planet, is a most interesting feature, especially if taken in conjunction with
an apparent flattening of the planet, seen by Mr. Vessey at the opposite side.
The remaining ring of light or halo is the most interesting physical
feature observed, though at first sight it would be attributed to an atmos-
phere similar to that of the earth. I think a little consideration will show
that it cannot have such an origin. It is spoken of by all the observers as
very brilliant, by some as white compared with the sun ; and its actinic
power was so great that, although its diameter was certainly less than one
second of arc, and would only appear as a fine line in a Janssen photograph
less than one five-hundredth part of an inch in diameter, it yet had pawer
to effect the chemicals more than the sun itself in something less than the
two hundred and fiftieth part of a second ; in other words it was more
powerful in affecting the silver salts on the photograph plates than direct
sunlight, and we have a number of Janssen plate photographs in which
it is shown by a deposit of silver thicker than that made by the sunlight.
This great brilliance, of course, explains why it was not seen about
the planet while on the sun's disc. It was evidently not to be distinguished
from the sunlight.
In the clear atmosphere at Woodford, it was seen as soon as the cusp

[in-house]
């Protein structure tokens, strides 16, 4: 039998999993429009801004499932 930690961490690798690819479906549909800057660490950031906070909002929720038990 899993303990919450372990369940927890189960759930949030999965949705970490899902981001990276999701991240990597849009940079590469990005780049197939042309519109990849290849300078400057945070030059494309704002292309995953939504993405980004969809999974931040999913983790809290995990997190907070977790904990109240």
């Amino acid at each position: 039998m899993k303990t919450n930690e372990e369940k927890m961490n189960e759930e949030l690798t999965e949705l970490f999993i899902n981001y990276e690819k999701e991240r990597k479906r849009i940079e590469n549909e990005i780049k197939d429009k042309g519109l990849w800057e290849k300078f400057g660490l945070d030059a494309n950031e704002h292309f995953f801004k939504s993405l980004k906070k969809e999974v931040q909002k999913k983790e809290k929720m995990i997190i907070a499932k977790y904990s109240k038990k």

parted at egress, and it will be exceedingly interesting next time Venus is
lost in the sunlight to try if, under favourable conditions, his halo can be
seen. Quite sure I am that, if the air had been clearer at egress, I should
have seen the planet with the halo round it projected upon the sky, as it
was I saw part of the halo until Venus was nearly all off the sun's disc, and
one minute before last contact. Taking all these facts into consideration,
I cannot see any cause sufficient to produce a halo or a ring of light such
as that described, an atmosphere by refracting, would diffuse the light and
by absorption would reduce it, so that the halo cannot be the result of an
Some of our Janssen plates give results which are obvious enough
without measurement ; one of these is the extreme sharpness of all the cusps.
Of the sixteen plates having about sixty photos on each the first plate
shows a small notch in the sun's limb ; Nos. 2 and 4, planet still further in ;
No. 5 is the one taken when the black drop was seen ; No. 6 shows the
planet wholly within at ingress 7, 8, and 9, the same at egress ; No. 9-- shows
the planet on the sun's limb, with the halo ; No. 10, planet partly off sun,
with some pictures of the thickening of the ring of light about the pole of
the planet ; Nos. 11 to 16 plates, at egress ; No. 17, was passing through
when last contact was observed, and shows the faintest notch in the sun's
limb till within a few seconds of observed last contact. The value of these
plates is very great ; photography is not biassed by preconceived theories
of what it should see, and is therefore a witness upon questions of physical
aspect whose evidence no one may gainsay.
On February 22nd, 1875, I left for England, taking full copies of all
the reports and observer's drawings, together with ten Janssen plates, each
having sixty pictures of a portion of the sun with Venus near the limb, and